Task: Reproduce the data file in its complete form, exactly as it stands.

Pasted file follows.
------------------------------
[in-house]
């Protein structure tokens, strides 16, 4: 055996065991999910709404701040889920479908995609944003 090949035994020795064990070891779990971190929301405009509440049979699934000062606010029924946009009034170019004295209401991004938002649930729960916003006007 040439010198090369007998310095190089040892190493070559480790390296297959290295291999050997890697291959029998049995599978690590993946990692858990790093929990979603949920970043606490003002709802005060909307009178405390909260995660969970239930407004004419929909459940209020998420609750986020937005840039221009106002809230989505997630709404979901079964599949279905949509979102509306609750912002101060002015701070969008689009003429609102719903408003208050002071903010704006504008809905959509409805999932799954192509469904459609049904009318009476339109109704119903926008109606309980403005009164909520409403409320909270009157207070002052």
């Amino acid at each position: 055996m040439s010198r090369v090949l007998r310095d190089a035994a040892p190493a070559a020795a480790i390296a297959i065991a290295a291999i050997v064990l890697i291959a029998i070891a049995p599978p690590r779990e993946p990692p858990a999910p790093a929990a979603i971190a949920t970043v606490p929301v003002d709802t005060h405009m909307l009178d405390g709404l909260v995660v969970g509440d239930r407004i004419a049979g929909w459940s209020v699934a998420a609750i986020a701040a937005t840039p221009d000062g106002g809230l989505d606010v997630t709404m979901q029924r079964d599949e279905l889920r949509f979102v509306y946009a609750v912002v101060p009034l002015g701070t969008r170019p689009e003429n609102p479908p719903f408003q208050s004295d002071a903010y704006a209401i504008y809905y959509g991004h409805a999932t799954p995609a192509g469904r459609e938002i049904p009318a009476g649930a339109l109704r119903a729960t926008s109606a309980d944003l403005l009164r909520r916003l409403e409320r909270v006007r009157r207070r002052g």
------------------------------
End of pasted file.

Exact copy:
[in-house]
């Protein structure tokens, strides 16, 4: 055996065991999910709404701040889920479908995609944003 090949035994020795064990070891779990971190929301405009509440049979699934000062606010029924946009009034170019004295209401991004938002649930729960916003006007 040439010198090369007998310095190089040892190493070559480790390296297959290295291999050997890697291959029998049995599978690590993946990692858990790093929990979603949920970043606490003002709802005060909307009178405390909260995660969970239930407004004419929909459940209020998420609750986020937005840039221009106002809230989505997630709404979901079964599949279905949509979102509306609750912002101060002015701070969008689009003429609102719903408003208050002071903010704006504008809905959509409805999932799954192509469904459609049904009318009476339109109704119903926008109606309980403005009164909520409403409320909270009157207070002052």
């Amino acid at each position: 055996m040439s010198r090369v090949l007998r310095d190089a035994a040892p190493a070559a020795a480790i390296a297959i065991a290295a291999i050997v064990l890697i291959a029998i070891a049995p599978p690590r779990e993946p990692p858990a999910p790093a929990a979603i971190a949920t970043v606490p929301v003002d709802t005060h405009m909307l009178d405390g709404l909260v995660v969970g509440d239930r407004i004419a049979g929909w459940s209020v699934a998420a609750i986020a701040a937005t840039p221009d000062g106002g809230l989505d606010v997630t709404m979901q029924r079964d599949e279905l889920r949509f979102v509306y946009a609750v912002v101060p009034l002015g701070t969008r170019p689009e003429n609102p479908p719903f408003q208050s004295d002071a903010y704006a209401i504008y809905y959509g991004h409805a999932t799954p995609a192509g469904r459609e938002i049904p009318a009476g649930a339109l109704r119903a729960t926008s109606a309980d944003l403005l009164r909520r916003l409403e409320r909270v006007r009157r207070r002052g």